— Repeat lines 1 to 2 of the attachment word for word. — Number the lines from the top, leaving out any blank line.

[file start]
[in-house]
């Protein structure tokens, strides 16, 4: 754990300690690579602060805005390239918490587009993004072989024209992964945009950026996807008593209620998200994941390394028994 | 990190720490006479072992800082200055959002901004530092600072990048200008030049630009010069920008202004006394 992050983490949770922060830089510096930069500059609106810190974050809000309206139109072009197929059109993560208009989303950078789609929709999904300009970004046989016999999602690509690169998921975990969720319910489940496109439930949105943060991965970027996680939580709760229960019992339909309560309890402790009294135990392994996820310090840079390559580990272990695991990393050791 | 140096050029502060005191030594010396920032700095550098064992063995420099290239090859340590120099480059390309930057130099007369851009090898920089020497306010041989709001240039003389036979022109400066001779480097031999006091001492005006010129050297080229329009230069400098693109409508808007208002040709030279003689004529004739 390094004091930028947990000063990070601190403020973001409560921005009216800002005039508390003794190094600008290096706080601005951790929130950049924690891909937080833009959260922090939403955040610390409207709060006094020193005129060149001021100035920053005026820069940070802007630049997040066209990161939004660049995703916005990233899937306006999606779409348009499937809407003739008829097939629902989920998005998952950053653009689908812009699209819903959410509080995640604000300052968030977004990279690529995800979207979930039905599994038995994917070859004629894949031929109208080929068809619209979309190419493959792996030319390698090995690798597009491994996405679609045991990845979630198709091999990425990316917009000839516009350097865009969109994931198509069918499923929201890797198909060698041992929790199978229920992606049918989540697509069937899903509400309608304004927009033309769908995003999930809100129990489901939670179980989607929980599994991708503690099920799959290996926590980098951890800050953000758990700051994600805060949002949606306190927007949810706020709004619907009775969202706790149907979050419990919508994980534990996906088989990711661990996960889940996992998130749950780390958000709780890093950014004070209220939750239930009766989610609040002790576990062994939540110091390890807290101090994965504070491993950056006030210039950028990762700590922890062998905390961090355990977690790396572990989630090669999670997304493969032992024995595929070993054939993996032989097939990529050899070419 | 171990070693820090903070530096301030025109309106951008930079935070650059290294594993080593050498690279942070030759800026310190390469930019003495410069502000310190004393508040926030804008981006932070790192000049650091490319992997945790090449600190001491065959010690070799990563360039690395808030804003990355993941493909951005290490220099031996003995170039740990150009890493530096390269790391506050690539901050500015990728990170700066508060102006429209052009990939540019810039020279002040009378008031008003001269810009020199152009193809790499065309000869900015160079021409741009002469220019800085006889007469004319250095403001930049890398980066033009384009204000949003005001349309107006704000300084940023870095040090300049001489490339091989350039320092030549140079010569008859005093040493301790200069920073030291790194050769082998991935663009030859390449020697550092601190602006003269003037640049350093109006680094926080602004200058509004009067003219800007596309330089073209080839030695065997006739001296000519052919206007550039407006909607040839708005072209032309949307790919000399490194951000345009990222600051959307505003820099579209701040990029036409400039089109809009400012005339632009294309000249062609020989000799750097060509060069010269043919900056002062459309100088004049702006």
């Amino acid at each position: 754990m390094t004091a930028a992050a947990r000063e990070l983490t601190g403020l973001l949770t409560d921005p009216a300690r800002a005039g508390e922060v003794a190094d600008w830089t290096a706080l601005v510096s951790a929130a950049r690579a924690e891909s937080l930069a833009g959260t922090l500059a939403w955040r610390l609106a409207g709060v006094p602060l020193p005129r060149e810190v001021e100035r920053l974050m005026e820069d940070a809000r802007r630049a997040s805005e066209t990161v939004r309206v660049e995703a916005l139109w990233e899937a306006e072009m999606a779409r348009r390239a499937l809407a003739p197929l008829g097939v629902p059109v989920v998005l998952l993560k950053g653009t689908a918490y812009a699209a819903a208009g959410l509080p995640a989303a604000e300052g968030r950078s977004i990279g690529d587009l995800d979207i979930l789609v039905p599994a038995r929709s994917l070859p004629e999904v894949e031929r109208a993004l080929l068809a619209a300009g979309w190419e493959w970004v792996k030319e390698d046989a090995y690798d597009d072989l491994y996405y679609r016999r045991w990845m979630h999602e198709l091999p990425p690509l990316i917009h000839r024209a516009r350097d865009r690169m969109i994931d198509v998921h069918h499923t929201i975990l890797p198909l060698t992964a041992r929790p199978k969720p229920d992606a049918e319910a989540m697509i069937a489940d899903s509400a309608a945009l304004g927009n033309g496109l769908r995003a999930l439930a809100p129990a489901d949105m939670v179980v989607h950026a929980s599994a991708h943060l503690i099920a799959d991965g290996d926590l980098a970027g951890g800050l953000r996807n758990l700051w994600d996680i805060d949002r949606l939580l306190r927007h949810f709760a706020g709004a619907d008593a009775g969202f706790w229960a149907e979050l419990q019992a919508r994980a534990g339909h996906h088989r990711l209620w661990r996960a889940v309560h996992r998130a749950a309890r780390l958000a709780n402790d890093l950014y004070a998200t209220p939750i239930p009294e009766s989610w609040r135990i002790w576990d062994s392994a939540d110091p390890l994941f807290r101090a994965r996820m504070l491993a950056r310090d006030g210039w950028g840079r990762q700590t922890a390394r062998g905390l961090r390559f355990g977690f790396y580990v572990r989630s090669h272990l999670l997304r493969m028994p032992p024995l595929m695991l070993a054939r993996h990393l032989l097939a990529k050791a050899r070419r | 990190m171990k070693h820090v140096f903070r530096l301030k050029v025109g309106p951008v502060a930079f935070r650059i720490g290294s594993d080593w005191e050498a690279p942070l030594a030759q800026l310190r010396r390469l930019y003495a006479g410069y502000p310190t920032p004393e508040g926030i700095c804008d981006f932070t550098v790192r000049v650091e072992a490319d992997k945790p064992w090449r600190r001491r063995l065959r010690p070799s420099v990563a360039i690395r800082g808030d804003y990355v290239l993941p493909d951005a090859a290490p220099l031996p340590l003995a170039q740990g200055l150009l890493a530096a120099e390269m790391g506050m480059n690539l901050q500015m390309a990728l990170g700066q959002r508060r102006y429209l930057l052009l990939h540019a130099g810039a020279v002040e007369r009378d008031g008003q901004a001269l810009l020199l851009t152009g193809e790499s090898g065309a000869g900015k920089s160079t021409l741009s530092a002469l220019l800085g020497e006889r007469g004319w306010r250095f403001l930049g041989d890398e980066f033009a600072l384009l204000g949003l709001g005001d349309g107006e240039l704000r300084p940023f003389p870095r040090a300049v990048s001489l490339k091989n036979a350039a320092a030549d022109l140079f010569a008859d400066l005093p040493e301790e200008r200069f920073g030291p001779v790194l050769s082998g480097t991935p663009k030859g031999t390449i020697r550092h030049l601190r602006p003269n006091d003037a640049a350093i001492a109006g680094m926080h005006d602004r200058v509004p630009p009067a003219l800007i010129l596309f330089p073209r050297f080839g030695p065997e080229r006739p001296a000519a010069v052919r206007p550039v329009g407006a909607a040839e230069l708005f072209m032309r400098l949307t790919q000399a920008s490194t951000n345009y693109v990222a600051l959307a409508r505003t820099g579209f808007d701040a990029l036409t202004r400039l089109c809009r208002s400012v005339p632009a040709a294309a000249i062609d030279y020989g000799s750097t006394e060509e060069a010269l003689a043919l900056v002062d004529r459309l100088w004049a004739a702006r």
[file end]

[in-house]
């Protein structure tokens, strides 16, 4: 754990300690690579602060805005390239918490587009993004072989024209992964945009950026996807008593209620998200994941390394028994 | 990190720490006479072992800082200055959002901004530092600072990048200008030049630009010069920008202004006394 992050983490949770922060830089510096930069500059609106810190974050809000309206139109072009197929059109993560208009989303950078789609929709999904300009970004046989016999999602690509690169998921975990969720319910489940496109439930949105943060991965970027996680939580709760229960019992339909309560309890402790009294135990392994996820310090840079390559580990272990695991990393050791 | 140096050029502060005191030594010396920032700095550098064992063995420099290239090859340590120099480059390309930057130099007369851009090898920089020497306010041989709001240039003389036979022109400066001779480097031999006091001492005006010129050297080229329009230069400098693109409508808007208002040709030279003689004529004739 390094004091930028947990000063990070601190403020973001409560921005009216800002005039508390003794190094600008290096706080601005951790929130950049924690891909937080833009959260922090939403955040610390409207709060006094020193005129060149001021100035920053005026820069940070802007630049997040066209990161939004660049995703916005990233899937306006999606779409348009499937809407003739008829097939629902989920998005998952950053653009689908812009699209819903959410509080995640604000300052968030977004990279690529995800979207979930039905599994038995994917070859004629894949031929109208080929068809619209979309190419493959792996030319390698090995690798597009491994996405679609045991990845979630198709091999990425990316917009000839516009350097865009969109994931198509069918499923929201890797198909060698041992929790199978229920992606049918989540697509069937899903509400309608304004927009033309769908995003999930809100129990489901939670179980989607929980599994991708503690099920799959290996926590980098951890800050953000758990700051994600805060949002949606306190927007949810706020709004619907009775969202706790149907979050419990919508994980534990996906088989990711661990996960889940996992998130749950780390958000709780890093950014004070209220939750239930009766989610609040002790576990062994939540110091390890807290101090994965504070491993950056006030210039950028990762700590922890062998905390961090355990977690790396572990989630090669999670997304493969032992024995595929070993054939993996032989097939990529050899070419 | 171990070693820090903070530096301030025109309106951008930079935070650059290294594993080593050498690279942070030759800026310190390469930019003495410069502000310190004393508040926030804008981006932070790192000049650091490319992997945790090449600190001491065959010690070799990563360039690395808030804003990355993941493909951005290490220099031996003995170039740990150009890493530096390269790391506050690539901050500015990728990170700066508060102006429209052009990939540019810039020279002040009378008031008003001269810009020199152009193809790499065309000869900015160079021409741009002469220019800085006889007469004319250095403001930049890398980066033009384009204000949003005001349309107006704000300084940023870095040090300049001489490339091989350039320092030549140079010569008859005093040493301790200069920073030291790194050769082998991935663009030859390449020697550092601190602006003269003037640049350093109006680094926080602004200058509004009067003219800007596309330089073209080839030695065997006739001296000519052919206007550039407006909607040839708005072209032309949307790919000399490194951000345009990222600051959307505003820099579209701040990029036409400039089109809009400012005339632009294309000249062609020989000799750097060509060069010269043919900056002062459309100088004049702006």